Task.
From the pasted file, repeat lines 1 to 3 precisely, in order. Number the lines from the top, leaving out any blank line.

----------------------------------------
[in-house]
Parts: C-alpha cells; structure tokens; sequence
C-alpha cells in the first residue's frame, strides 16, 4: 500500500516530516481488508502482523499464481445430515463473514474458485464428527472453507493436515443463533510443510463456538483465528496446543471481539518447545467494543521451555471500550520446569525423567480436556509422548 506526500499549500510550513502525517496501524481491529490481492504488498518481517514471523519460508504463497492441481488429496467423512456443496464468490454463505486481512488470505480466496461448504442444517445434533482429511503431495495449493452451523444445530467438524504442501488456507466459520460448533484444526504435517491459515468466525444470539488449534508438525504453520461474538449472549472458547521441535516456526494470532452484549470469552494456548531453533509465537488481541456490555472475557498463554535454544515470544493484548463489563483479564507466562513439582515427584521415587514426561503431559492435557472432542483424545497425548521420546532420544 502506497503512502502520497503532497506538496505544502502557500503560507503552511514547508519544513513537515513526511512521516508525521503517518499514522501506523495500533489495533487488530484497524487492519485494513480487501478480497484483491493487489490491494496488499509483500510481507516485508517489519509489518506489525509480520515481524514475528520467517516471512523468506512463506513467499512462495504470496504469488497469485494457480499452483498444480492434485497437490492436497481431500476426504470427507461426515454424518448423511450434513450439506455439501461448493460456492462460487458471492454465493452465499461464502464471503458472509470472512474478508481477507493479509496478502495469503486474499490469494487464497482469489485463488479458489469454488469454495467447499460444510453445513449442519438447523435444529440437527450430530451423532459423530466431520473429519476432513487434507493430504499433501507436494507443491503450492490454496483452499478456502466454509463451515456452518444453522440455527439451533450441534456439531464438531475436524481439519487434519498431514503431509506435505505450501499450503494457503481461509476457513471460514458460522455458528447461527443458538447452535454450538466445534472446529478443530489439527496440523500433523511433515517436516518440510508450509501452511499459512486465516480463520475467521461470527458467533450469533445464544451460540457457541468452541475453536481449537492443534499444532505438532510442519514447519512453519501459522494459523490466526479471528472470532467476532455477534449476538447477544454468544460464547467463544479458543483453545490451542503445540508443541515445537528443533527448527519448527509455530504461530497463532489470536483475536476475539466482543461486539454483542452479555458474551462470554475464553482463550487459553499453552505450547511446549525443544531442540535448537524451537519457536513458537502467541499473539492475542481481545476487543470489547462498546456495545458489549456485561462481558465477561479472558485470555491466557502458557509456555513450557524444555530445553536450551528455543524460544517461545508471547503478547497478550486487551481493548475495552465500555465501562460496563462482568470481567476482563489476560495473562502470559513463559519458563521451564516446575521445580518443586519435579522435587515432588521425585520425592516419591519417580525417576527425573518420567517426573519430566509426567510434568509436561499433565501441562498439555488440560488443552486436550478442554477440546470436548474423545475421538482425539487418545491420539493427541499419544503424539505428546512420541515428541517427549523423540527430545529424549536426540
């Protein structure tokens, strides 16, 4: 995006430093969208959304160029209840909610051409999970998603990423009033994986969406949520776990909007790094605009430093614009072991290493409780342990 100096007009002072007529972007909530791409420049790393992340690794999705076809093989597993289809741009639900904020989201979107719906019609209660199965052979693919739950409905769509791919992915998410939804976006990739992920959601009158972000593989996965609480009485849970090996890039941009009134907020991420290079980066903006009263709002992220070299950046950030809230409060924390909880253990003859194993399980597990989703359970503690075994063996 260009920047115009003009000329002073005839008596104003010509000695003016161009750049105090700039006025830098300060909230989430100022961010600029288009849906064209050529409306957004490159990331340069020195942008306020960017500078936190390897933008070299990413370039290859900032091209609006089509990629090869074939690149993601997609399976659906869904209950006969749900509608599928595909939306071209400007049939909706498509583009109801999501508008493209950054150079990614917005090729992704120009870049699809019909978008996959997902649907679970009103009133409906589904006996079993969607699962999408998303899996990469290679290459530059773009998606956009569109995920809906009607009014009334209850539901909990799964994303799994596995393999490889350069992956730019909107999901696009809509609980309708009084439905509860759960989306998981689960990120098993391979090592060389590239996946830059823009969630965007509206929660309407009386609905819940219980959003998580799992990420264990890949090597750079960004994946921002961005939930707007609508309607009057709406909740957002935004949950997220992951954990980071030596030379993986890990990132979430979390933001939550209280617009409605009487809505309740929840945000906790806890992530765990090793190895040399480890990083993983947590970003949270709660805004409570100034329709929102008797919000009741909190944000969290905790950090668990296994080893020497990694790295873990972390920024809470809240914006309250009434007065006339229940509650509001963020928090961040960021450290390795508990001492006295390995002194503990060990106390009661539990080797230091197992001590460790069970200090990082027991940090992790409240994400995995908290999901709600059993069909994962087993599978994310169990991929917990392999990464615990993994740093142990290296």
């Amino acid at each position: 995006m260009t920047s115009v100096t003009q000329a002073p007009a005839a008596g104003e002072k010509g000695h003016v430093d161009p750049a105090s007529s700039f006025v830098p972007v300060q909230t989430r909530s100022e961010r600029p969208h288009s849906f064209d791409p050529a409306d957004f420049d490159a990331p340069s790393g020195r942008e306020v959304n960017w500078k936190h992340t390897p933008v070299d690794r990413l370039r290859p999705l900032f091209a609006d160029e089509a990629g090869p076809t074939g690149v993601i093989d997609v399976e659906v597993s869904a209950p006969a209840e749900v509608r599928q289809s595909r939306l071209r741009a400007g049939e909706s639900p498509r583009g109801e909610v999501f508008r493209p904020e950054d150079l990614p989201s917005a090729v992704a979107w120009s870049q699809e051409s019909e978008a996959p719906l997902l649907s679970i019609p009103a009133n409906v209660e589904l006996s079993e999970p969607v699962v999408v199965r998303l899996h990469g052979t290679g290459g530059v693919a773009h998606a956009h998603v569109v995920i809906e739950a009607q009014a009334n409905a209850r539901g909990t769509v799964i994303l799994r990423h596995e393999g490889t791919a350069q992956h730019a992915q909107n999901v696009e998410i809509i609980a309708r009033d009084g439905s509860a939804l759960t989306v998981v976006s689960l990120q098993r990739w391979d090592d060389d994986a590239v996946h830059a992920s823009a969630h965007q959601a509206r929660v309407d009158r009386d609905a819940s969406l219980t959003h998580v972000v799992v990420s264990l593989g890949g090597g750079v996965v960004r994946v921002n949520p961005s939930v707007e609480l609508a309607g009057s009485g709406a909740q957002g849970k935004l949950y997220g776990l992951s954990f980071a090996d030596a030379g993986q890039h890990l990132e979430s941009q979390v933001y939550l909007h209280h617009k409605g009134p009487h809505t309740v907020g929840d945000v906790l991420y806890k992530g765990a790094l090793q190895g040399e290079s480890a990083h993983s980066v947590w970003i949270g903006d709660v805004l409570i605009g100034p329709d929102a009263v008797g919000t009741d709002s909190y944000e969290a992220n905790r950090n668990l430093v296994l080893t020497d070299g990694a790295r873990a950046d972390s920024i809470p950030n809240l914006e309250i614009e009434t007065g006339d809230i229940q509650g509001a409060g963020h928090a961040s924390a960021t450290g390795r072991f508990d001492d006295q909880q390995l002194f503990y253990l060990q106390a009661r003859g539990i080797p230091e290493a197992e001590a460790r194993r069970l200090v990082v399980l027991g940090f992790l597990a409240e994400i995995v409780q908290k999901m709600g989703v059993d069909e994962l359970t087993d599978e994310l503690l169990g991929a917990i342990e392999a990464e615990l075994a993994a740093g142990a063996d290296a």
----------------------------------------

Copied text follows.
[in-house]
Parts: C-alpha cells; structure tokens; sequence
C-alpha cells in the first residue's frame, strides 16, 4: 500500500516530516481488508502482523499464481445430515463473514474458485464428527472453507493436515443463533510443510463456538483465528496446543471481539518447545467494543521451555471500550520446569525423567480436556509422548 506526500499549500510550513502525517496501524481491529490481492504488498518481517514471523519460508504463497492441481488429496467423512456443496464468490454463505486481512488470505480466496461448504442444517445434533482429511503431495495449493452451523444445530467438524504442501488456507466459520460448533484444526504435517491459515468466525444470539488449534508438525504453520461474538449472549472458547521441535516456526494470532452484549470469552494456548531453533509465537488481541456490555472475557498463554535454544515470544493484548463489563483479564507466562513439582515427584521415587514426561503431559492435557472432542483424545497425548521420546532420544 502506497503512502502520497503532497506538496505544502502557500503560507503552511514547508519544513513537515513526511512521516508525521503517518499514522501506523495500533489495533487488530484497524487492519485494513480487501478480497484483491493487489490491494496488499509483500510481507516485508517489519509489518506489525509480520515481524514475528520467517516471512523468506512463506513467499512462495504470496504469488497469485494457480499452483498444480492434485497437490492436497481431500476426504470427507461426515454424518448423511450434513450439506455439501461448493460456492462460487458471492454465493452465499461464502464471503458472509470472512474478508481477507493479509496478502495469503486474499490469494487464497482469489485463488479458489469454488469454495467447499460444510453445513449442519438447523435444529440437527450430530451423532459423530466431520473429519476432513487434507493430504499433501507436494507443491503450492490454496483452499478456502466454509463451515456452518444453522440455527439451533450441534456439531464438531475436524481439519487434519498431514503431509506435505505450501499450503494457503481461509476457513471460514458460522455458528447461527443458538447452535454450538466445534472446529478443530489439527496440523500433523511433515517436516518440510508450509501452511499459512486465516480463520475467521461470527458467533450469533445464544451460540457457541468452541475453536481449537492443534499444532505438532510442519514447519512453519501459522494459523490466526479471528472470532467476532455477534449476538447477544454468544460464547467463544479458543483453545490451542503445540508443541515445537528443533527448527519448527509455530504461530497463532489470536483475536476475539466482543461486539454483542452479555458474551462470554475464553482463550487459553499453552505450547511446549525443544531442540535448537524451537519457536513458537502467541499473539492475542481481545476487543470489547462498546456495545458489549456485561462481558465477561479472558485470555491466557502458557509456555513450557524444555530445553536450551528455543524460544517461545508471547503478547497478550486487551481493548475495552465500555465501562460496563462482568470481567476482563489476560495473562502470559513463559519458563521451564516446575521445580518443586519435579522435587515432588521425585520425592516419591519417580525417576527425573518420567517426573519430566509426567510434568509436561499433565501441562498439555488440560488443552486436550478442554477440546470436548474423545475421538482425539487418545491420539493427541499419544503424539505428546512420541515428541517427549523423540527430545529424549536426540